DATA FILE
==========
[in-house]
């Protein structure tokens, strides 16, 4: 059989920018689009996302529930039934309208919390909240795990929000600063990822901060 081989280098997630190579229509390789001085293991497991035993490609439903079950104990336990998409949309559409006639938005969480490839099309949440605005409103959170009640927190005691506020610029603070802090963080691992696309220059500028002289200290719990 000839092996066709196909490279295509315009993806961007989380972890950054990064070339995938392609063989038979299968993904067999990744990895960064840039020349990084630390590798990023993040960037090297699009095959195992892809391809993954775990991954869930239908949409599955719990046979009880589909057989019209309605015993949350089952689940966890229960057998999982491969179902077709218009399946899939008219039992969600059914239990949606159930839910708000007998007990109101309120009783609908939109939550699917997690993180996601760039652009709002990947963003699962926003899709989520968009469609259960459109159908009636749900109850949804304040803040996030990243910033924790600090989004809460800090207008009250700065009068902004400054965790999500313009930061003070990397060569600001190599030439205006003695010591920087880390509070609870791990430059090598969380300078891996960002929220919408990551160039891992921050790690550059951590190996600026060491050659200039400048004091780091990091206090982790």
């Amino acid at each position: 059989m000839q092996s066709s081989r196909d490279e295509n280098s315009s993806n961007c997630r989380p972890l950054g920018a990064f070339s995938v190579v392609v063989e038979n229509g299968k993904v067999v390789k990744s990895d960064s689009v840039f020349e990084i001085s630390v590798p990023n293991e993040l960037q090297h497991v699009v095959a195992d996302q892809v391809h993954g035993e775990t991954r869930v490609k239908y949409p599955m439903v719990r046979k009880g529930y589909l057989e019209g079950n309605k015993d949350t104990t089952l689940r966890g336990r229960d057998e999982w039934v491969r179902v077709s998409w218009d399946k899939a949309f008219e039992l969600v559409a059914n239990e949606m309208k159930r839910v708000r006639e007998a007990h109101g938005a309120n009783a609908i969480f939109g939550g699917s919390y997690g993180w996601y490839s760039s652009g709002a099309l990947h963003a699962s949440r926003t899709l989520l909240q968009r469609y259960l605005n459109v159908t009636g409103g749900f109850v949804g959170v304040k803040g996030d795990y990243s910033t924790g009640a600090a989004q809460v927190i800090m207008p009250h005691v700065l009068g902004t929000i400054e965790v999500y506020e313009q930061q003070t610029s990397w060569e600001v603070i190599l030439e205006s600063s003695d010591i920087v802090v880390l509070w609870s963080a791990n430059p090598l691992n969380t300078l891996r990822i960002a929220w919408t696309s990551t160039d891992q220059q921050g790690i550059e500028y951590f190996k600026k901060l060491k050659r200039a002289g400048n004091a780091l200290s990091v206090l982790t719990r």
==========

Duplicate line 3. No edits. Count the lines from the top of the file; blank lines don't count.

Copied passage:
């Amino acid at each position: 059989m000839q092996s066709s081989r196909d490279e295509n280098s315009s993806n961007c997630r989380p972890l950054g920018a990064f070339s995938v190579v392609v063989e038979n229509g299968k993904v067999v390789k990744s990895d960064s689009v840039f020349e990084i001085s630390v590798p990023n293991e993040l960037q090297h497991v699009v095959a195992d996302q892809v391809h993954g035993e775990t991954r869930v490609k239908y949409p599955m439903v719990r046979k009880g529930y589909l057989e019209g079950n309605k015993d949350t104990t089952l689940r966890g336990r229960d057998e999982w039934v491969r179902v077709s998409w218009d399946k899939a949309f008219e039992l969600v559409a059914n239990e949606m309208k159930r839910v708000r006639e007998a007990h109101g938005a309120n009783a609908i969480f939109g939550g699917s919390y997690g993180w996601y490839s760039s652009g709002a099309l990947h963003a699962s949440r926003t899709l989520l909240q968009r469609y259960l605005n459109v159908t009636g409103g749900f109850v949804g959170v304040k803040g996030d795990y990243s910033t924790g009640a600090a989004q809460v927190i800090m207008p009250h005691v700065l009068g902004t929000i400054e965790v999500y506020e313009q930061q003070t610029s990397w060569e600001v603070i190599l030439e205006s600063s003695d010591i920087v802090v880390l509070w609870s963080a791990n430059p090598l691992n969380t300078l891996r990822i960002a929220w919408t696309s990551t160039d891992q220059q921050g790690i550059e500028y951590f190996k600026k901060l060491k050659r200039a002289g400048n004091a780091l200290s990091v206090l982790t719990r």